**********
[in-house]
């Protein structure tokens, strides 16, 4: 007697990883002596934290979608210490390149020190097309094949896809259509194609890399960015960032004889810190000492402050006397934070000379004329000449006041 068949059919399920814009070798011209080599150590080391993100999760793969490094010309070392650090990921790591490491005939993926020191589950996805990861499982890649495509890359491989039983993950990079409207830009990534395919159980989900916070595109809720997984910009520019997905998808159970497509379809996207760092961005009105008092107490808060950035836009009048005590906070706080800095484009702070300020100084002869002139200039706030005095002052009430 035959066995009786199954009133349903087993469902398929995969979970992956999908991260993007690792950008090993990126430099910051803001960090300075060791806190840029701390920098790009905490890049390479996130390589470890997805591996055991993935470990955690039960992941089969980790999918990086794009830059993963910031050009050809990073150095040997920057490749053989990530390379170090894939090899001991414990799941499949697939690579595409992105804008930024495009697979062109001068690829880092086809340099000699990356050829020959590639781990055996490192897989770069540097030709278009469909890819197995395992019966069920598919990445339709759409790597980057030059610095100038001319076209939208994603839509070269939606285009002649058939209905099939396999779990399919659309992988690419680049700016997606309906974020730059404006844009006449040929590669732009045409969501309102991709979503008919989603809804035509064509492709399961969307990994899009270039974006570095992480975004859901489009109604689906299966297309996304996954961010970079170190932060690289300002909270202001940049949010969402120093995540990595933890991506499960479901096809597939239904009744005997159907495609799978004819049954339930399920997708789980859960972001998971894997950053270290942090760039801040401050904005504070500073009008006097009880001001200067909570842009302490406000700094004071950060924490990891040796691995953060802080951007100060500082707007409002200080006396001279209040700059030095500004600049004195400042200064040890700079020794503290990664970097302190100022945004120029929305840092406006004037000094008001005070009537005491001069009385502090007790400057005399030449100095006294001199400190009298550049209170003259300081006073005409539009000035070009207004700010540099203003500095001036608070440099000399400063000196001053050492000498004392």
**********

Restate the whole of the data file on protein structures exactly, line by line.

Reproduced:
[in-house]
């Protein structure tokens, strides 16, 4: 007697990883002596934290979608210490390149020190097309094949896809259509194609890399960015960032004889810190000492402050006397934070000379004329000449006041 068949059919399920814009070798011209080599150590080391993100999760793969490094010309070392650090990921790591490491005939993926020191589950996805990861499982890649495509890359491989039983993950990079409207830009990534395919159980989900916070595109809720997984910009520019997905998808159970497509379809996207760092961005009105008092107490808060950035836009009048005590906070706080800095484009702070300020100084002869002139200039706030005095002052009430 035959066995009786199954009133349903087993469902398929995969979970992956999908991260993007690792950008090993990126430099910051803001960090300075060791806190840029701390920098790009905490890049390479996130390589470890997805591996055991993935470990955690039960992941089969980790999918990086794009830059993963910031050009050809990073150095040997920057490749053989990530390379170090894939090899001991414990799941499949697939690579595409992105804008930024495009697979062109001068690829880092086809340099000699990356050829020959590639781990055996490192897989770069540097030709278009469909890819197995395992019966069920598919990445339709759409790597980057030059610095100038001319076209939208994603839509070269939606285009002649058939209905099939396999779990399919659309992988690419680049700016997606309906974020730059404006844009006449040929590669732009045409969501309102991709979503008919989603809804035509064509492709399961969307990994899009270039974006570095992480975004859901489009109604689906299966297309996304996954961010970079170190932060690289300002909270202001940049949010969402120093995540990595933890991506499960479901096809597939239904009744005997159907495609799978004819049954339930399920997708789980859960972001998971894997950053270290942090760039801040401050904005504070500073009008006097009880001001200067909570842009302490406000700094004071950060924490990891040796691995953060802080951007100060500082707007409002200080006396001279209040700059030095500004600049004195400042200064040890700079020794503290990664970097302190100022945004120029929305840092406006004037000094008001005070009537005491001069009385502090007790400057005399030449100095006294001199400190009298550049209170003259300081006073005409539009000035070009207004700010540099203003500095001036608070440099000399400063000196001053050492000498004392």